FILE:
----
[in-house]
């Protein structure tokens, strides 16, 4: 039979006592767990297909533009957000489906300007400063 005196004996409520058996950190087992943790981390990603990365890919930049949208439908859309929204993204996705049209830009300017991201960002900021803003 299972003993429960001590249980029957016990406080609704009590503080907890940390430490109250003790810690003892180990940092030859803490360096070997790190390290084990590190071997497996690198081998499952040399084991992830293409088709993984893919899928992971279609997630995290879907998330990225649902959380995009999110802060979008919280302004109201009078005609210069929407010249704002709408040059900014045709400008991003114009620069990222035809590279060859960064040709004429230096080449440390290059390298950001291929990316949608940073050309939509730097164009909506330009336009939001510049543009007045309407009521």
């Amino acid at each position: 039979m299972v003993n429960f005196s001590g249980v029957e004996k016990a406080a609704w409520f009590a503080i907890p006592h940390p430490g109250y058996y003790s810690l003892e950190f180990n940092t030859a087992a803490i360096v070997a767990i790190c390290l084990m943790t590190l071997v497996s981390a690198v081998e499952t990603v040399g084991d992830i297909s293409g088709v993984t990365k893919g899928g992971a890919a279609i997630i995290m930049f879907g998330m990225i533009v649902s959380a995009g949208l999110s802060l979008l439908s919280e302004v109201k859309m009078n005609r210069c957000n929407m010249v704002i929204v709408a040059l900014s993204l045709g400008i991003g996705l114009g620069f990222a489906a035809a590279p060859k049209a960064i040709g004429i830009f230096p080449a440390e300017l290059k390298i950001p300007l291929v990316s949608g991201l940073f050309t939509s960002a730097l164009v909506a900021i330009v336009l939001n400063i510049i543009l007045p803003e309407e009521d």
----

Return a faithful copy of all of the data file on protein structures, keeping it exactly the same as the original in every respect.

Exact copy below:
[in-house]
């Protein structure tokens, strides 16, 4: 039979006592767990297909533009957000489906300007400063 005196004996409520058996950190087992943790981390990603990365890919930049949208439908859309929204993204996705049209830009300017991201960002900021803003 299972003993429960001590249980029957016990406080609704009590503080907890940390430490109250003790810690003892180990940092030859803490360096070997790190390290084990590190071997497996690198081998499952040399084991992830293409088709993984893919899928992971279609997630995290879907998330990225649902959380995009999110802060979008919280302004109201009078005609210069929407010249704002709408040059900014045709400008991003114009620069990222035809590279060859960064040709004429230096080449440390290059390298950001291929990316949608940073050309939509730097164009909506330009336009939001510049543009007045309407009521």
């Amino acid at each position: 039979m299972v003993n429960f005196s001590g249980v029957e004996k016990a406080a609704w409520f009590a503080i907890p006592h940390p430490g109250y058996y003790s810690l003892e950190f180990n940092t030859a087992a803490i360096v070997a767990i790190c390290l084990m943790t590190l071997v497996s981390a690198v081998e499952t990603v040399g084991d992830i297909s293409g088709v993984t990365k893919g899928g992971a890919a279609i997630i995290m930049f879907g998330m990225i533009v649902s959380a995009g949208l999110s802060l979008l439908s919280e302004v109201k859309m009078n005609r210069c957000n929407m010249v704002i929204v709408a040059l900014s993204l045709g400008i991003g996705l114009g620069f990222a489906a035809a590279p060859k049209a960064i040709g004429i830009f230096p080449a440390e300017l290059k390298i950001p300007l291929v990316s949608g991201l940073f050309t939509s960002a730097l164009v909506a900021i330009v336009l939001n400063i510049i543009l007045p803003e309407e009521d």